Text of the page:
How To Conduct Exit Interviews

Generally, the last day of an employee in an organization is all about saying goodbye to peers, handing over the company data or other assets back to the organization, and signing a few forms. However, what most organizations fail to do on the last day of an employee is to conduct exit interviews. Yes, conducting exit interviews on the last day of employment is crucial in figuring out why the employee left or chose to work for another organization. 

Apart from that, an exit interview can also help employees share their honest feedback about their experience in the organization. This way they can help you improve your work policies, environment, processes, or strategies so that no other employee leaves for the same reasons. In this comprehensive guide, we have described in detail all about the employee exit interviews and how you can conduct effective exit interviews. Keep scrolling!

What is an exit interview? 

Similar to a hiring interview, an exit interview is a process of interviewing an employee in which the interviewer asks about “why the employee is leaving the organization”, instead of asking “why the employee wants to join the organization.”  It is a meeting scheduled between an employee who is leaving the organization and a member of the human resources team or their manager. 

Conducting an exit interview gives you insights into the factors that have influenced the employee’s reasons to leave the organization. You can use this data or information to improve things that are not serving the organization such as poor working conditions, toxic work culture, poor management, leadership, etc. When you act upon the feedback received during the exit interviews, you can make changes in the organization that make the workplace a better place for other employees and new hires. 

Exit interviews
Exit interviews give you detailed insights into various areas

Read more: The must-have HR policies for your organization

How to conduct an exit interview?

Conducting effective exit interviews is no rocket science, all you need to do is to follow the below-mentioned steps and you are all set with your exit interview forms or process: 

1. Make exit interviews a part of your HR processes 

The first step is to make exit interviews a part of your HR activities. Exit interviews should be a part of the employee offboarding process. You need to follow this process every time an employee departs from the organization. Introduce this newly implemented process to all your employees, new hires, and your HR managers.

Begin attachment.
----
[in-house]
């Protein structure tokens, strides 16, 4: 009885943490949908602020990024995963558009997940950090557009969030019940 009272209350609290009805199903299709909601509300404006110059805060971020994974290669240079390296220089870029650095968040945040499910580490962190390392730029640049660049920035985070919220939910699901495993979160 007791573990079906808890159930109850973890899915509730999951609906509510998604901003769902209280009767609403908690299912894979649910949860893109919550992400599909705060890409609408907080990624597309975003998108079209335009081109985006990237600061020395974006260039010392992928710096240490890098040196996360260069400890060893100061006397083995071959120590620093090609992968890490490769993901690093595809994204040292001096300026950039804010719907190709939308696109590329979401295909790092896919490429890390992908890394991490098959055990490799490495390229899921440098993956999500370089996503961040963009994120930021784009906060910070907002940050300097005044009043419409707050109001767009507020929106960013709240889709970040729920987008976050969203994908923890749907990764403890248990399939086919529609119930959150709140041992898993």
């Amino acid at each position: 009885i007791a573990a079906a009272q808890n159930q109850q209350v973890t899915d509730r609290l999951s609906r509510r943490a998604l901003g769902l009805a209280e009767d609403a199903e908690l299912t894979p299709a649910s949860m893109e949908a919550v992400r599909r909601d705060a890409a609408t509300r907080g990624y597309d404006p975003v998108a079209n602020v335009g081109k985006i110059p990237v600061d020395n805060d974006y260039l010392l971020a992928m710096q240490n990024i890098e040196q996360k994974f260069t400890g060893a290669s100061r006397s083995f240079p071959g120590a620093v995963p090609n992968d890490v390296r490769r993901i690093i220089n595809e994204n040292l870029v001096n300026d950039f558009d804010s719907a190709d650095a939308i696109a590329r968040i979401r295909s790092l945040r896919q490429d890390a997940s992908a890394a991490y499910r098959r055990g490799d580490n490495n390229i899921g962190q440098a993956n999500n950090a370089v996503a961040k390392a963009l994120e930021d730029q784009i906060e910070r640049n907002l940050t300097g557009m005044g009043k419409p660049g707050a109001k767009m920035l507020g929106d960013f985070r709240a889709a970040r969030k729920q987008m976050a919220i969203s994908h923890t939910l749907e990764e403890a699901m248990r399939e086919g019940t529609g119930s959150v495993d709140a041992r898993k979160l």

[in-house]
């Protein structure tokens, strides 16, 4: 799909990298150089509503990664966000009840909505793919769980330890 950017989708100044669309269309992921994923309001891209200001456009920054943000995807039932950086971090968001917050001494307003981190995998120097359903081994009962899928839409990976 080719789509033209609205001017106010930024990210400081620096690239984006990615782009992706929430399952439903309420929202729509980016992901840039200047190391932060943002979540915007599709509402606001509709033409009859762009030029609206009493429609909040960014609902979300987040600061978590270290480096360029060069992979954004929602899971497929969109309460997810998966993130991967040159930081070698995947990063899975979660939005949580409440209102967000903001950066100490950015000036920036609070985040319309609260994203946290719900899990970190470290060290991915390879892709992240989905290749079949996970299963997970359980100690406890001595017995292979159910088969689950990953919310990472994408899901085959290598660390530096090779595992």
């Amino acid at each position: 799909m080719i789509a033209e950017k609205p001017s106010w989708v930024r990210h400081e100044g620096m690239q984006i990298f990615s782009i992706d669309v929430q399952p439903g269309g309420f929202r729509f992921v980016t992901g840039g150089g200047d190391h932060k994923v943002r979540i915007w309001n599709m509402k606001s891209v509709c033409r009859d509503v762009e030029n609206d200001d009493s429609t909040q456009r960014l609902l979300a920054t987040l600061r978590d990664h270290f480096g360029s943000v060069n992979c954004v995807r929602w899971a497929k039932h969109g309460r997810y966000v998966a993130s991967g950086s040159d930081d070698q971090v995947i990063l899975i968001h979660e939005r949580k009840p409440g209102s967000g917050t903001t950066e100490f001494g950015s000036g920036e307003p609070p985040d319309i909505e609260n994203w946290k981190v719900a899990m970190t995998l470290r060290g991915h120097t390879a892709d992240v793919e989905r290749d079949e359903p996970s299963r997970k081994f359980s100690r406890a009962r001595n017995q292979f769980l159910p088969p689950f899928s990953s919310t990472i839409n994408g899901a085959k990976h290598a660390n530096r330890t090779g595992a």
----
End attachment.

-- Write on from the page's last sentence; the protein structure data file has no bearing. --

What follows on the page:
2. Select the right member for taking the exit interviews

It is important to choose the right member for conducting the exit interviews. This is because it acts as a major factor in receiving honest and open feedback from the departing employees. Generally, an HR leader is responsible for taking the exit interviews but organizations can also consider external agencies or people to hold an exit interview meeting. 

3. Make preparations beforehand

Preparing yourself for the interview, whether it’s a hiring interview or an exit interview is important to make sure you get the best out of the process. Therefore, be ready with the interview questions, schedule a meeting, share the calendar invite with the employee, and ensure the interview is held in private without any interruptions. 

4. Choose a time that is convenient

Informing the employee about the exit interview process right before their last day at work is neither convenient nor right. Therefore, you need to schedule the exit interview two weeks before the employee’s departure from the organization. This will give both the interviewer and the employees enough time to make preparations. You can also consider holding the exit interview meeting after the employee leaves the organization to get honest feedback. 

5. Don’t ignore the written employee surveys

Before you hold a meeting with the employee, it is important to hand over a written employee survey to get feedback from them. This will give them an idea of how to respond to questions in the exit interview meeting. Thus, helping them feel comfortable during the interview. It also helps HR leaders frame questions based on the responses received from the employees in the written questionnaire. 

6. Listen carefully to the employee

Don’t conduct exit interviews if you think of it as a formality. There’s no point in wasting time if you are not willing to listen and act upon your employees’ concerns or feedback. One must actively listen to the employees so that they can get an understanding of what they are trying to convey. Active listening also allows the employees to offer honest feedback as they know things will change for the better, if not for them then for somebody else.